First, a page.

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I saw these two properties about root locus, but I was unable to demonstrate why this happen. Can someone help me?

Typical Pole-Zero Configurations and Corresponding Root Loci.
In summarizing, we show several open-loop pole-zero configurations and their corresponding root loci in Table 6–1. The pattern of the root loci depends only on the relative separation of the open-loop poles and zeros. If the number of open-loop poles exceeds the number of finite zeros by three or more, there is a value of the gain $K$ beyond which root loci enter the right-half $s$ plane, and thus the system can become unstable. A stable system must have all its closed-loop poles in the left-half $s$ plane.

Comments on the Root-Locus Plots.
It is noted that the characteristic equation of the negative feedback control system whose open-loop transfer function is $$G(s)H(s)=\frac{K\left(s^m+b_1s^{m-1}+\cdots+b_m\right)}{s^n+a_1s^{n-1}+\cdots+a_n}\quad(n\ge m)$$ is an $n$th-degree algebraic equation in $s$. If the order of the numerator of $G(s)H(s)$ is lower than that of the denominator by two or more (which means that there are two or more zeros at infinity), then the coefficient $a_1$ is the negative sum of the roots of the equation and is independent of $K$. In such a case, if some of the roots move on the locus toward the left as $K$ is increased, then the other roots must move toward the right as $K$ is increased. This information is helpful in finding the general shape of the root loci.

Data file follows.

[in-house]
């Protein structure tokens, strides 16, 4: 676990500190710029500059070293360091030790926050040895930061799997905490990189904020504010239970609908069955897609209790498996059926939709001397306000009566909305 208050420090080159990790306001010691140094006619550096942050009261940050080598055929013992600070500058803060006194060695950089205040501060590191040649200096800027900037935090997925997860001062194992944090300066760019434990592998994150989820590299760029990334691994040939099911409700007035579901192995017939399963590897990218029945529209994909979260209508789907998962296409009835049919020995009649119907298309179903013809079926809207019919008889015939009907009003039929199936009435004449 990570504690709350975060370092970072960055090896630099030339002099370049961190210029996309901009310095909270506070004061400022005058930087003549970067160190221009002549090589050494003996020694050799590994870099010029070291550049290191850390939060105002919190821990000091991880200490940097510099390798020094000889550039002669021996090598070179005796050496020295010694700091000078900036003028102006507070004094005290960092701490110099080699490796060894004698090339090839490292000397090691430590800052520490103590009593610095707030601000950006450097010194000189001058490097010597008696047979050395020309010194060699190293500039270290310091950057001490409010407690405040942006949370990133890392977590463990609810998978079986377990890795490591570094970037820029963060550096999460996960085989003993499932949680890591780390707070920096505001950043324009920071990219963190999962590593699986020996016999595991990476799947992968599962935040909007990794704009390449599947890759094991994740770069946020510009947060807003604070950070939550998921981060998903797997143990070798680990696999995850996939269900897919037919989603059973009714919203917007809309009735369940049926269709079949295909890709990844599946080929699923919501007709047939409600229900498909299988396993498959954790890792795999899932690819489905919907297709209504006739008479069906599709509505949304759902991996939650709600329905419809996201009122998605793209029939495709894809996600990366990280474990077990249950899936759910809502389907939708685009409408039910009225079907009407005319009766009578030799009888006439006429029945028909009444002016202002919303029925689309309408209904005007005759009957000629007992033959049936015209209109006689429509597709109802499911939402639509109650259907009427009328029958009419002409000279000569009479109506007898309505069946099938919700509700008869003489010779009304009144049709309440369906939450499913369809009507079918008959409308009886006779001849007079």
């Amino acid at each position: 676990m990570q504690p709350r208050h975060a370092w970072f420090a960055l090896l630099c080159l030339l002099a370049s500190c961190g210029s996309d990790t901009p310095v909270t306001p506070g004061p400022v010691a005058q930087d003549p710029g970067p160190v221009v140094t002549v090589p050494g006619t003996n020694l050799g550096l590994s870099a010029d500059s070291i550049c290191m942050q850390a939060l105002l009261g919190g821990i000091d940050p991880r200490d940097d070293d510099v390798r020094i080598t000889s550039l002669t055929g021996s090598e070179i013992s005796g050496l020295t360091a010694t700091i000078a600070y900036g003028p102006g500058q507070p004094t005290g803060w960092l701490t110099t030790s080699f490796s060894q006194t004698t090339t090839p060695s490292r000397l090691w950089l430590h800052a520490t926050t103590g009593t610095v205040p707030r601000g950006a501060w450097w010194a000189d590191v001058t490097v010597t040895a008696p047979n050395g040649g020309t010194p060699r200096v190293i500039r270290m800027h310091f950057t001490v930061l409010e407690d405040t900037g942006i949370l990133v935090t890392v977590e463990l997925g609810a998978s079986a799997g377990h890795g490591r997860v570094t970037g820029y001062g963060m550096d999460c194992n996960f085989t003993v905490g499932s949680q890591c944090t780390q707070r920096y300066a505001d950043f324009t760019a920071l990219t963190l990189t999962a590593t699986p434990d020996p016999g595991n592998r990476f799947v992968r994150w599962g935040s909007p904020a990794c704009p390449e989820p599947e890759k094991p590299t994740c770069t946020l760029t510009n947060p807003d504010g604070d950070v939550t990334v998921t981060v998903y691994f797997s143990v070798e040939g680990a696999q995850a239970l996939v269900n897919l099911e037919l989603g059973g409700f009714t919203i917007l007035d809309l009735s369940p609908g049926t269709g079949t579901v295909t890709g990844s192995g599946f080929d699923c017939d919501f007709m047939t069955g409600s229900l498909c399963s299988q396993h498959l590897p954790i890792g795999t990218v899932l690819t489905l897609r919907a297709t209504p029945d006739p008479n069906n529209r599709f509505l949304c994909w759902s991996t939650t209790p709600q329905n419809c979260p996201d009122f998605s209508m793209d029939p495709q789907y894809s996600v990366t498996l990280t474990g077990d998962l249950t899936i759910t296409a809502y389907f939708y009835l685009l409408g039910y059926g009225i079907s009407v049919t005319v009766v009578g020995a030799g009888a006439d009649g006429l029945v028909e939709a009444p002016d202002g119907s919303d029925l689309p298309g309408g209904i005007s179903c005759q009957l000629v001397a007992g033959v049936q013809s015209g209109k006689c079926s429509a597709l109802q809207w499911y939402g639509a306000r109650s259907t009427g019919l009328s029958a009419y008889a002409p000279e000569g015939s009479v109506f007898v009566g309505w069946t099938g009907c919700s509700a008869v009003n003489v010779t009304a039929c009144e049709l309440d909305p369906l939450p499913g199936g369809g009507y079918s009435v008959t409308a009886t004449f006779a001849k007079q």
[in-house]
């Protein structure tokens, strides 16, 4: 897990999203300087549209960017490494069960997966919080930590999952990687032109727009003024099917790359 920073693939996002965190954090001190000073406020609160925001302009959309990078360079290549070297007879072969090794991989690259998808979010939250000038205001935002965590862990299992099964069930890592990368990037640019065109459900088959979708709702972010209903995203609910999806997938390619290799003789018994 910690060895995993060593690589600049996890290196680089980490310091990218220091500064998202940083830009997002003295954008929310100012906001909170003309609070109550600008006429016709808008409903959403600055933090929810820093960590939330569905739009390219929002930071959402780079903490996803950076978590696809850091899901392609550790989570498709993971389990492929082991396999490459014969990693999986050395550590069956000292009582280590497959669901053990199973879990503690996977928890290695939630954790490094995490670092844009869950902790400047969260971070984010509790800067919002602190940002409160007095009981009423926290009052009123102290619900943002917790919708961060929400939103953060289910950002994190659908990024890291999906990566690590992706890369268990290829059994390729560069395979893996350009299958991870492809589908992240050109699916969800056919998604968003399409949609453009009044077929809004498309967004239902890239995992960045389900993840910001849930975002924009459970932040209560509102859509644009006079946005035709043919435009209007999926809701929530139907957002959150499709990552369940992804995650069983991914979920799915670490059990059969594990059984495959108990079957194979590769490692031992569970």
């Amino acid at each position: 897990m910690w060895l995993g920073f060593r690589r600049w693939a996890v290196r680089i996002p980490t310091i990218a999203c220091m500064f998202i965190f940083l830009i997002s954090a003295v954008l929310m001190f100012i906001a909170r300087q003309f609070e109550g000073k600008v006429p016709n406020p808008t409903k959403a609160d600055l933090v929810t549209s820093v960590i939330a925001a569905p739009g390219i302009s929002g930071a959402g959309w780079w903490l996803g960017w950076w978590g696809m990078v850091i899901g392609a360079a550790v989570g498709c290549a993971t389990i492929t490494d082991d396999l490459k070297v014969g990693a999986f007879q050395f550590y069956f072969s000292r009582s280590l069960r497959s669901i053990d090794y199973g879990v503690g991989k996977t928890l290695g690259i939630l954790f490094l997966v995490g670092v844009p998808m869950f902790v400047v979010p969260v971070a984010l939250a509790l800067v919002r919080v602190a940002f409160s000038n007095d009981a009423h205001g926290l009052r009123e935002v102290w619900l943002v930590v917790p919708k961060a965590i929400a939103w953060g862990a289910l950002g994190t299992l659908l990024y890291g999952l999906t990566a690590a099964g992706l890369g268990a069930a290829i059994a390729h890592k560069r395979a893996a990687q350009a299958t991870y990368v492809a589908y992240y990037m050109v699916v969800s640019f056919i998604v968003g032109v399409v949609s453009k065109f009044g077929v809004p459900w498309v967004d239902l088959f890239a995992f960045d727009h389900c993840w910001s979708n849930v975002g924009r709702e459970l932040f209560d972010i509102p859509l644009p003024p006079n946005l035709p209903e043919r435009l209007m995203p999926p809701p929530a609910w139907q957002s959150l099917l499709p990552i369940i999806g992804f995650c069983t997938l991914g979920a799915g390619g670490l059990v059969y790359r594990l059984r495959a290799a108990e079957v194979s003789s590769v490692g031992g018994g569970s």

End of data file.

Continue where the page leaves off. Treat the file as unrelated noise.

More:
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Let $H$ be the loop transfer function and suppose the system is controlled using inverting feedback with gain $K$. The closed loop TF is $C = H/(1+KH)$ (I assume a SISO system). Clearly as $K$ becomes large, $1+KH \approx KH$ and thus $C \approx 1/K$. That is "closed loop poles go to open loop zeros as gain is increased" or any equivalent statement you find in every undergrad textbook. Since you suppose $n \geq m +2$ then there are at least two poles which have nowhere to go--these must go to infinity. Since $K$ can only extend the bandwidth and not alter the asymptotic behavior of the overall transfer function (waterbed principle), the overall order of poles at plus and minus infinity must match.

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